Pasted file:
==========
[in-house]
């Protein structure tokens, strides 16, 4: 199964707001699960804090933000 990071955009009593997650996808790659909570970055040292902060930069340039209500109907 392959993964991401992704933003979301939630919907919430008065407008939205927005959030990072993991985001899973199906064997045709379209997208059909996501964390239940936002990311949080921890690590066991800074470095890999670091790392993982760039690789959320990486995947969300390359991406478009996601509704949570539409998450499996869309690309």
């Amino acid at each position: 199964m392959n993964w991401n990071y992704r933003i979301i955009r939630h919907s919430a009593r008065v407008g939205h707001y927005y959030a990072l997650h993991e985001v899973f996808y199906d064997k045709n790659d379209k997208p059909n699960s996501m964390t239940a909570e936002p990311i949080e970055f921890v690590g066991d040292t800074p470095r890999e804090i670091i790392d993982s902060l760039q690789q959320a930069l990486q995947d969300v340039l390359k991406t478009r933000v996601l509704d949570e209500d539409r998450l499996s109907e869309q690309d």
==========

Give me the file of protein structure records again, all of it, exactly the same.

[in-house]
């Protein structure tokens, strides 16, 4: 199964707001699960804090933000 990071955009009593997650996808790659909570970055040292902060930069340039209500109907 392959993964991401992704933003979301939630919907919430008065407008939205927005959030990072993991985001899973199906064997045709379209997208059909996501964390239940936002990311949080921890690590066991800074470095890999670091790392993982760039690789959320990486995947969300390359991406478009996601509704949570539409998450499996869309690309």
């Amino acid at each position: 199964m392959n993964w991401n990071y992704r933003i979301i955009r939630h919907s919430a009593r008065v407008g939205h707001y927005y959030a990072l997650h993991e985001v899973f996808y199906d064997k045709n790659d379209k997208p059909n699960s996501m964390t239940a909570e936002p990311i949080e970055f921890v690590g066991d040292t800074p470095r890999e804090i670091i790392d993982s902060l760039q690789q959320a930069l990486q995947d969300v340039l390359k991406t478009r933000v996601l509704d949570e209500d539409r998450l499996s109907e869309q690309d």